The history of energy medicine dates back thousands of years to indigenous cultures working with unseen energy and forces. All indigenous cultures recognized the influence of unseen energies and forces, often defined as gods and deities, understood and contextualized contact with the natural world. Energy medicine’s vitality continues in modern times, and has concrete application alongside Western medicine offerings. With the understanding of quantum mechanics, a scientific basis for the efficacy of energy healing systems is emerging.
Energy medicine incorporates viewing the physical body as the manifestation of the energy body. In Asian (Chinese and Japanese) energy systems, the energy of the body is experienced and affected through the meridians. Two examples of primary meridians are the Governor and Conception meridians. These energy circuits, when connected form a continuous loop in the body, and feed the internal organs, glands and systems. Multiple other meridians exist in the body and are accessed through acupuncture, acupressure, qigong and other Eastern energy techniques and practices.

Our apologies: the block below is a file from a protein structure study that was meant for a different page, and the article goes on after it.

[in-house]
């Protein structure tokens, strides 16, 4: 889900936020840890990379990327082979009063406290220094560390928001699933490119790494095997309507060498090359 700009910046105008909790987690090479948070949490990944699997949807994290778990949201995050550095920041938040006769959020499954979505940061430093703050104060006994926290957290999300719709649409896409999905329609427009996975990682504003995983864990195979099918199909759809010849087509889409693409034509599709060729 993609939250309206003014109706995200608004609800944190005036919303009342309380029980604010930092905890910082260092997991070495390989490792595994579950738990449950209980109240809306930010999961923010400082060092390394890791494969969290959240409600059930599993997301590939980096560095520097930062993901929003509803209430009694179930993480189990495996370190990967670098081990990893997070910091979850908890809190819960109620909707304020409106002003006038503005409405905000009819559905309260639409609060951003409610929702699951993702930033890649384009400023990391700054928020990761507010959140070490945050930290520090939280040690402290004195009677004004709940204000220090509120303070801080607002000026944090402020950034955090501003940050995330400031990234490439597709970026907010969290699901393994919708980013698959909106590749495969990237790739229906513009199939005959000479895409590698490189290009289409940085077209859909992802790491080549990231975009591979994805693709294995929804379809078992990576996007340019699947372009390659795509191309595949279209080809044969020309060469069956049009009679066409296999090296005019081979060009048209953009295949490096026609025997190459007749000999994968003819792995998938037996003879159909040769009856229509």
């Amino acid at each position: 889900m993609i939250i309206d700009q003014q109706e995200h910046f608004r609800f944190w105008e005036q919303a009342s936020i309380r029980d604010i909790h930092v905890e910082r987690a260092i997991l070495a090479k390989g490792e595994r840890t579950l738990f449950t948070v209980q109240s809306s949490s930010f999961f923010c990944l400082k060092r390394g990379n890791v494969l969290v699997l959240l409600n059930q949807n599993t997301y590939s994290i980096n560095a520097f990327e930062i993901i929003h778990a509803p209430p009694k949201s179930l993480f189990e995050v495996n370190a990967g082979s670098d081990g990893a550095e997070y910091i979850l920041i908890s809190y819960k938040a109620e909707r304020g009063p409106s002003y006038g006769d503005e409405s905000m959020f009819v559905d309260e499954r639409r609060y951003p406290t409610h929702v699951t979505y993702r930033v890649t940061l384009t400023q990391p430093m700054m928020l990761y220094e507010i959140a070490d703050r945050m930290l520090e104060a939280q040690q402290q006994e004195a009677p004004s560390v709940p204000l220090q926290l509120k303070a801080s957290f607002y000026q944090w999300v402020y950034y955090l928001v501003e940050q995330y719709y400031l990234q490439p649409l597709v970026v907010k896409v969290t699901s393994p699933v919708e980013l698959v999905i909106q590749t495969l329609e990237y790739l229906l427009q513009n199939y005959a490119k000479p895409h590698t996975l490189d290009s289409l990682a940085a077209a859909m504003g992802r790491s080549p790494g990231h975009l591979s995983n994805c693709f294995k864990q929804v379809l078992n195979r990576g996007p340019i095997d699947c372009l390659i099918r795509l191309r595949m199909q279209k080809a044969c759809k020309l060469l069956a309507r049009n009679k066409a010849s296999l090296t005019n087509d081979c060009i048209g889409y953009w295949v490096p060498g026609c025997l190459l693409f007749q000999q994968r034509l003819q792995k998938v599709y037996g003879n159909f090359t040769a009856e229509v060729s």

In the Hindu and Western systems, emphasis is placed on the chakras and aura (electromagnetic field). The chakras are energy centers in the body, while the aura is the field of energy that surrounds the body. Additionally, nadis are energy pathways in the body that feed the organs, glands and systems. The primary nadis are the Ida and Pingala, winding up the spine from the perineum, terminating at the left and right nostril. Chakras are accessed and evolved through hands-on and hands-off techniques and practices, including meditation and visualization.
Energy therapies are also being embraced in psychological and psychiatric based care. Western energy disciplines such as Tapas Acupressure Technique (TAT), Emotional Freedom Technique (EFT), and Eye Movement Desensitization and Reprocessing (EMDR) are being used to assist patients to move beyond limiting patterns and behaviors that keep them stuck or unable to progress through cognitive awareness alone.